In many cases, the optimum values of these parameters are not all simultaneously achievable, at least not at reasonable radiation dose and, therefore, trade-offs must generally be considered. The most acceptable compromise between technical parameters in forming the image to achieve high mammographic quality is likely to be task dependent. For example, the image characteristics required to allow detection of a large lesion in a fatty breast can be very different from those needed to visualize microcalcifications in a rather dense breast.
By the early 1980s, screen-film mammography had largely replaced direct-film mammography and xeroradiography as the main technique for producing mammograms. Digital mammogra-phy systems have now emerged. There are key differences in the technologies of screen-film and digital mammography. These are discussed in Sections 3.2 and 3.3. These affect both the image quality and the approach to optimization of technique, and therefore, specific reference will be made to digital mammography in this Section where these differences exist.
In the following, the discussion is restricted to those factors that can be quantified objectively. The term, "technical image quality" is used to include those factors that are measurable in the imaging process rather than variables entering into interpretation of the image.
4.2 Factors Affecting Image Quality and Radiation Dose
In this Section, the descriptors of technical image quality and their dependence on the many variables of image acquisition and display in screen-film and digital mammography are discussed. The major parameters describing image quality are: radiographic contrast, spatial resolution (blur), noise (mottle), and the presence of artifacts. These must be considered in relation to the dose to the breast required to produce the mammogram. The technical factors that influence these parameters are listed in Table 4.1 (Haus and Jaskulski, 1997; NCRP, 1986). Image quality, as used here, refers to the aggregate affect of these elements on the appearance of the mammographic image. Inevitably, there are trade-offs among the many components involved (NCRP, 1986). Many of the factors in image acquisition and display can be controlled and optimized so that mammograms having good image quality can be obtained at appropriate radiation dose to the patient.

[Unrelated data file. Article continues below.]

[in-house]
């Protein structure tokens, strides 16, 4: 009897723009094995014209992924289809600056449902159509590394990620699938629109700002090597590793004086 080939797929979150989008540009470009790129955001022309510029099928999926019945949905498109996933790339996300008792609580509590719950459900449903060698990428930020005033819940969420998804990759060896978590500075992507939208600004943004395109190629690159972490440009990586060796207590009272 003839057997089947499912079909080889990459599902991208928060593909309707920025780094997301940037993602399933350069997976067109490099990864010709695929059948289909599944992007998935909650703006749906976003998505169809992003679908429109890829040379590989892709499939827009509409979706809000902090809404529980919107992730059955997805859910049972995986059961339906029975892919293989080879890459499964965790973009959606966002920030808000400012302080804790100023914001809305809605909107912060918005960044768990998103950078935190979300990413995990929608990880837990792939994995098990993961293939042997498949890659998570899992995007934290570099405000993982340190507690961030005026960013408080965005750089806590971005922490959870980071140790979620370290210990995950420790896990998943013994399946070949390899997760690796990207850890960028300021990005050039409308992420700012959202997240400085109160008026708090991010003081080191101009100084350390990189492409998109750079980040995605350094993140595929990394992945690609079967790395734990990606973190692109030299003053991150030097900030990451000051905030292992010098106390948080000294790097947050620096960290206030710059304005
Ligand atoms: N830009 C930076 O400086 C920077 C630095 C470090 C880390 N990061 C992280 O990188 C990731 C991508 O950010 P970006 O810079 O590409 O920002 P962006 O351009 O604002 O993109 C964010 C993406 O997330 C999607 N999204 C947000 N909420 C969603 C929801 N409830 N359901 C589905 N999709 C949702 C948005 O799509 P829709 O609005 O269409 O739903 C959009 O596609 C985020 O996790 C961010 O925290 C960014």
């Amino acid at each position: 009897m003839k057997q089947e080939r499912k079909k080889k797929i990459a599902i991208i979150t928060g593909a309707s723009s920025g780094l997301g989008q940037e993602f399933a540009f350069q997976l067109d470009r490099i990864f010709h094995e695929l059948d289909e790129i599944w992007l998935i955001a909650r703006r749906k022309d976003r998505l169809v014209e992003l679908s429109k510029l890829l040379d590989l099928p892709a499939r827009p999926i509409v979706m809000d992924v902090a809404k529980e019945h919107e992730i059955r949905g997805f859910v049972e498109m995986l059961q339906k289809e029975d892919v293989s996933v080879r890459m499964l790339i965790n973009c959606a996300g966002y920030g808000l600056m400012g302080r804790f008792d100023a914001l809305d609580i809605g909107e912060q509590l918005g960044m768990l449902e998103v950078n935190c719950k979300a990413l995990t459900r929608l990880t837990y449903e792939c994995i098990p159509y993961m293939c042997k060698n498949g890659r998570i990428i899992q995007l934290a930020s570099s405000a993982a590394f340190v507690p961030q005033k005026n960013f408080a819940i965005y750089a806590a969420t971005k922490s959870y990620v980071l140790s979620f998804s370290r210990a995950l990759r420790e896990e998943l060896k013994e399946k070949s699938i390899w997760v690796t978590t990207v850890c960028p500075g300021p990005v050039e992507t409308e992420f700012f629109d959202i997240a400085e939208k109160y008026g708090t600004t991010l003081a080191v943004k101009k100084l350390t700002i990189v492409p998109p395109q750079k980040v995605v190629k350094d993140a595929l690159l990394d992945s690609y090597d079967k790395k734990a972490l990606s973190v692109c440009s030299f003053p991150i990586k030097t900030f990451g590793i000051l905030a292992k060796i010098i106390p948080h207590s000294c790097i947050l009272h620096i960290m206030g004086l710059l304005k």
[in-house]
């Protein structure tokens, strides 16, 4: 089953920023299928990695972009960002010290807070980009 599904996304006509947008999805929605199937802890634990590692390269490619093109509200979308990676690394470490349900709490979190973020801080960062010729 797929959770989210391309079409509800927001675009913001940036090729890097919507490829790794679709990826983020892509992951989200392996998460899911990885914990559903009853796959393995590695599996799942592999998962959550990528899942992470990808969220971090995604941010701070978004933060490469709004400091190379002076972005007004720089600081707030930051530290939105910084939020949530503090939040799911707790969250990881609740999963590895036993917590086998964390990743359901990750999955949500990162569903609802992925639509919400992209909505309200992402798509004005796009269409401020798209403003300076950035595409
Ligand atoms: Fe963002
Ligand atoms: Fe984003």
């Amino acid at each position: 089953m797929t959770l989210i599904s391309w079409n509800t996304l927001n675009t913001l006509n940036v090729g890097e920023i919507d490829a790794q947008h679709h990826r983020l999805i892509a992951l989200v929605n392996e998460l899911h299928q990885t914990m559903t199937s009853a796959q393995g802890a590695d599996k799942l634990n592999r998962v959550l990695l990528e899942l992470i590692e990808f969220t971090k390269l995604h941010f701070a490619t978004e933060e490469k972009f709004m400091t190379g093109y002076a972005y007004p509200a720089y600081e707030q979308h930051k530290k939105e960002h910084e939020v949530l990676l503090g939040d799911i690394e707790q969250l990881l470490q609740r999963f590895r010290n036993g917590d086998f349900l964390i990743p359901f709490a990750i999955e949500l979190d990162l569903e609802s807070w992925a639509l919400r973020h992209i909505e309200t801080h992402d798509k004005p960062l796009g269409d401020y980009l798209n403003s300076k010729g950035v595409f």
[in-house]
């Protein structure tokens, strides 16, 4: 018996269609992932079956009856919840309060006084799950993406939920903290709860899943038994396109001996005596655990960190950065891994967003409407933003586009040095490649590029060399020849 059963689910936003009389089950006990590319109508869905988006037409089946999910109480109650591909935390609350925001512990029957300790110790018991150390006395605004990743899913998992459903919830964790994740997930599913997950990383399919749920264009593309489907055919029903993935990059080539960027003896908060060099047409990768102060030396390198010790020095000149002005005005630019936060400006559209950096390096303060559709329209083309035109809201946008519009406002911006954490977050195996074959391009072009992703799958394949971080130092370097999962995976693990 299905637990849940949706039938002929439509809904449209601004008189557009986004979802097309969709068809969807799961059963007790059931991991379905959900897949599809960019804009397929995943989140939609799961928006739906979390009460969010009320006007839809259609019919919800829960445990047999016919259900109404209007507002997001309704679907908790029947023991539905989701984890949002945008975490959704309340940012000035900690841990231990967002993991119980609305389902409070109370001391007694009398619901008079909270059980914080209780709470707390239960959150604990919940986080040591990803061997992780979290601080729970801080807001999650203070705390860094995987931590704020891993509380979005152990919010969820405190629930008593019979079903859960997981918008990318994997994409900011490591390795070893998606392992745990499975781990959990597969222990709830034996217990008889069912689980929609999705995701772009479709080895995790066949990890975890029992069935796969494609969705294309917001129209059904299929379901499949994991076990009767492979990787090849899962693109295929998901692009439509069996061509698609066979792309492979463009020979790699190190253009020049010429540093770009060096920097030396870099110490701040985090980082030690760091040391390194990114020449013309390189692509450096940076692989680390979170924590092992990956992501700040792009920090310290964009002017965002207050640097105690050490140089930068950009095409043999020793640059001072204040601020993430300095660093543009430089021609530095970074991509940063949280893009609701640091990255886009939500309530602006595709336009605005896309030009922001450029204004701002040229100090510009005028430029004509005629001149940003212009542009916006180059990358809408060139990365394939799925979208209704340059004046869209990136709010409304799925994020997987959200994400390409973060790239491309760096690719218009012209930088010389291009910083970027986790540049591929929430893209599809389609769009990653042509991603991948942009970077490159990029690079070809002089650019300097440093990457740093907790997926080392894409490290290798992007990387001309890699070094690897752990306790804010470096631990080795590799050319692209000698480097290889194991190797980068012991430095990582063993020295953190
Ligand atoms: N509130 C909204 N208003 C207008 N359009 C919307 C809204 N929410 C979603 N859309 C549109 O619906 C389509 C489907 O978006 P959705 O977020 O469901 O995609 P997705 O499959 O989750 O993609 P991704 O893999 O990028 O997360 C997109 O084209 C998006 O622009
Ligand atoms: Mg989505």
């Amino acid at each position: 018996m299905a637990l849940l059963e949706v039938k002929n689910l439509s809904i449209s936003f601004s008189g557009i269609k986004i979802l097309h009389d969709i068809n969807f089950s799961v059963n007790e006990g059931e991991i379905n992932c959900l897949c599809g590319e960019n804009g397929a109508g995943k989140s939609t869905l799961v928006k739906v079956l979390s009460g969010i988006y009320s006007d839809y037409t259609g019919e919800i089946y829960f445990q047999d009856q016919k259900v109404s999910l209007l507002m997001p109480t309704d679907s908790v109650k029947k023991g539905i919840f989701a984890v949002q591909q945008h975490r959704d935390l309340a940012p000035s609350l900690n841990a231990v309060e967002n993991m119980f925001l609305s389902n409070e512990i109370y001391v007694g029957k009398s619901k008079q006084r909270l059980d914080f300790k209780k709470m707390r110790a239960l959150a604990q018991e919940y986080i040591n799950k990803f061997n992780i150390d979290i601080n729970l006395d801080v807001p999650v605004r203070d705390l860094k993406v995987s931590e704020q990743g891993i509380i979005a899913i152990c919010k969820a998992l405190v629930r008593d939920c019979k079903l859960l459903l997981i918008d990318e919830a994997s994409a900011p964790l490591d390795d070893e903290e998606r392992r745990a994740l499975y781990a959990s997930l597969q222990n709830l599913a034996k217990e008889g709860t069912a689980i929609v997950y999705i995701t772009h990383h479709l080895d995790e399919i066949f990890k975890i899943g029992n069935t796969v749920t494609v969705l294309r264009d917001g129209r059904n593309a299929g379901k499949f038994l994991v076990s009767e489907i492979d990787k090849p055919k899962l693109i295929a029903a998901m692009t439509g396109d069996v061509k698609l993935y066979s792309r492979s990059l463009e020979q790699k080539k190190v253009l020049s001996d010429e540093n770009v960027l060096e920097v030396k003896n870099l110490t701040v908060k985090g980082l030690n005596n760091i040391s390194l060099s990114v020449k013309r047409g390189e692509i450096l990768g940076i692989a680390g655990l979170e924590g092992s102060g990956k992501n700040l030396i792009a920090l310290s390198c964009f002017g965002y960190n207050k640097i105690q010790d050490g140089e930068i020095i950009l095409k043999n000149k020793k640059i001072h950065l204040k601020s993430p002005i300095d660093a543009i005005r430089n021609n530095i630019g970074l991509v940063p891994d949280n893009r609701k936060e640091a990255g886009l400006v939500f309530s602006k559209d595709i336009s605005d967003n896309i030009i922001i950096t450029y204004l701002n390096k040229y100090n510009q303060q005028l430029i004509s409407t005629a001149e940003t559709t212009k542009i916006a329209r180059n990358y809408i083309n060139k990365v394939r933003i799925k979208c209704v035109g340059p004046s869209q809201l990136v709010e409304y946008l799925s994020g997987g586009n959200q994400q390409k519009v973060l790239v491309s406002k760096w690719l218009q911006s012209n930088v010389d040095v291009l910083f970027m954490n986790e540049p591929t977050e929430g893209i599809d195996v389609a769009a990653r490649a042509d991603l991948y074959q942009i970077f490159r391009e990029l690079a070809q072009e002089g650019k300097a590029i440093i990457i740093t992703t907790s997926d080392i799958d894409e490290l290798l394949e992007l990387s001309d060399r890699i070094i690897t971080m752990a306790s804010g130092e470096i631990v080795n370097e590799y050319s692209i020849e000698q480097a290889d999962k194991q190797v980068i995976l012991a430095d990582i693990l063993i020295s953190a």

Using the outline in Table 4.1, the factors affecting technical image quality are reviewed for screen-film and digital mammogra-phy image receptors with emphasis on those that can be controlled by the user.
Radiographic contrast refers to the magnitude of the signal difference between the structure of interest and its surroundings in the displayed image. Radiographic contrast is influenced by two factors: subject contrast and receptor contrast. Contrast is typically considered for larger areas (1 cm2 or greater) in the image where spatial resolution of the detector is not a limiting factor. Subject contrast is measured in terms of the relative difference in x-ray exposure to the image receptor, transmitted through one part of the breast and through an adjacent part, while overall radiographic contrast is quantified as the optical density difference between two areas on the processed film, or as the relative brightness difference between the corresponding areas in an image displayed on a monitor.
220.127.116.11 Subject Contrast. Subject contrast is especially important in mammography because of the subtle differences in the soft-tissue density of normal and pathologic structures of the breast, and because of the importance of detecting minute details such as